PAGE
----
In 1982, the Supreme Court of the United States ruled that the Double Jeopardy Clause of the Fifth Amendment protects defendants from repeated prosecutions for the same offense. Oregon v. Kennedy, 456 U.S. 667, 672 (1982). When a mistrial is granted over the objection of a defendant, the test to determine if this double jeopardy protection applies is whether the mistrial was a “manifest necessity.” Id. If the defendant, on the other hand, moves for a mistrial, the “manifest necessity” standard typically does not apply. Id. One exception to that scenario is when the state’s conduct during the trial is intended to incite the defendant into moving for a mistrial. Id.
In McClendon v. State, McClendon’s jury trial on the charge of rape was scheduled for its second trial after his original conviction was reversed and remanded by the Arkansas Court of Appeals due to the finding that the trial court had erred by not letting certain evidence in at the first trial. McClendon v. State, 2017 Ark. App. 295, at 1-2.
Prior to the second trial beginning, counsel for defense requested that all witnesses be directed not to refer to or in any way mention McClendon’s first jury trial because to do so would prejudice the jury. The State indicated on the record that this would not be a problem. Id. at 2.
During the second trial, two witnesses were called to testify regarding statements they heard the victim say in the hallway of the courthouse after she testified at the first trial. Id. The first witness testified that she overheard the victim tell two women that she “did it” and that she “got up there” and said “everything you told me to say…. I lied.” Id. The second witness testified that she heard the victim say, she “did it” and “I lied.” Id.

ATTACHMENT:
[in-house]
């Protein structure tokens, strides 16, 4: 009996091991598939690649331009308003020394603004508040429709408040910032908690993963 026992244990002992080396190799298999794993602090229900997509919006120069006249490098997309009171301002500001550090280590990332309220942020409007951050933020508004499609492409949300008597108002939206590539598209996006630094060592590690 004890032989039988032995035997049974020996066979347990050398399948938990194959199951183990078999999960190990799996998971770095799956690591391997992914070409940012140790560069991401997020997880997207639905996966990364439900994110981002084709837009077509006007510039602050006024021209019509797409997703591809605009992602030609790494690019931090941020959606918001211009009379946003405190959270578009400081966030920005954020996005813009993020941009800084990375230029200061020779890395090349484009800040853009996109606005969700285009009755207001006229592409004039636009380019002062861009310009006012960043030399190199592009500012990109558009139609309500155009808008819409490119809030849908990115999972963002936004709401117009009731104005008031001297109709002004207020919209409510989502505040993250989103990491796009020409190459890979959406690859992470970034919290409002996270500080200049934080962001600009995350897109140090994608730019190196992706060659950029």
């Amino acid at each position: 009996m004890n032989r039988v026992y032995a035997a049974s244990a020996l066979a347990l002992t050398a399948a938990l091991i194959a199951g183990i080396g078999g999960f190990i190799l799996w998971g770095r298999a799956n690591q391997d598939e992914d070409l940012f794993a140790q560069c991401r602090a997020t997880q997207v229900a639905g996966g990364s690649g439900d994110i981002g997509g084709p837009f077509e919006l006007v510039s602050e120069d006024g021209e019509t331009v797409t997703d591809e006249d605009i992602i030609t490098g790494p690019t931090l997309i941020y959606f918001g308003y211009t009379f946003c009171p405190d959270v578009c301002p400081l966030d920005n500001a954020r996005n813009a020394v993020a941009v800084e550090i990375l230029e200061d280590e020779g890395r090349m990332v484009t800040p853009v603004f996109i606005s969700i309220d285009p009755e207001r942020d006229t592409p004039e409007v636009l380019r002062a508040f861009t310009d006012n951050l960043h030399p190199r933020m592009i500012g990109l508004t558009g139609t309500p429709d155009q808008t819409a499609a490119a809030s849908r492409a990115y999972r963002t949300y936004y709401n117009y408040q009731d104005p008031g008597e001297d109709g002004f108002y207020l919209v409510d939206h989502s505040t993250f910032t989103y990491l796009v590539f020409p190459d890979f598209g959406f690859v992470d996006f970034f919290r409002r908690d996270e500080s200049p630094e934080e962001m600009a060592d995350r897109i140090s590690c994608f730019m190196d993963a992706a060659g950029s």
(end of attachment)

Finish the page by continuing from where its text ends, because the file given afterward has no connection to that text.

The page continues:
When the State began its cross-examination of the second witness, the prosecutor asked, “[s]o back in 2011 when y’all were here, y’all were here in connection to a case in another courtroom, right?” Id. After the second witness answered in the affirmative, the prosecutor then stated, “[a]nd that was a trial as well.” McClendon v. State, 2017 Ark. App. 295, at 2.
At that point, counsel for defense moved for a mistrial arguing that the State’s comment inferred that a previous trial in this case had taken place. Id. at 2-3. The State objected to the court granting the motion, explaining that the comment could imply the State was simply referring to the trial that was currently taking place. Id. at 3.
The trial court ultimately granted the mistrial, and a third jury trial was scheduled. Id. Prior to the third jury trial, McClendon filed a motion to dismiss based on double jeopardy pursuant to the rights afforded to all defendants in Oregon v. Kennedy. Id. At the hearing on the motion to dismiss, the prosecutor who made the statement that caused the mistrial testified that after the mistrial was granted he remained at the courthouse with the victim’s mother. Id. at 4. He further testified that during that encounter, in which he and another prosecutor were visiting with the victim’s mother, it was decided that a DNA swab should be taken from the victim. McClendon v. State, 2017 Ark. App. 295, at 4. According to the prosecutor, a DNA swab had not been previously taken due to the victim residing in Illinois. Id. He explained that he did not feel a prior need to establish forensically that the underwear, which had McClendon’s DNA on it and was previously taken from the victim’s home, belonged to the victim. Id.
A detective for the Little Rock Police Department testified that she received a call from the prosecutor requesting that she meet him and the victim at the prosecutor’s office on the same day the mistrial was granted so that a DNA swab could be taken. Id.
McClendon argued that the State had provoked him to move for a mistrial so that it could obtain a DNA sample from the victim. Id. at 6. He asserted that the State realized the damage the testimony of the two witnesses had done to the victim’s credibility and wanted to try and secure a conviction by attempting to obtain DNA evidence. Id. McClendon’s motion to dismiss was denied by the trial court after the hearing, and based upon that ruling, he filed an interlocutory appeal. McClendon v. State, 2017 Ark. App. 295, at 6.
The Arkansas Court of Appeals agreed with the trial court that the State had not provoked the counsel for defense in moving for a mistrial. Id. The Appellate Court held that it was apparent the State did not want the mistrial granted and that it was only after the mistrial was granted that the State decided to obtain the victim’s DNA.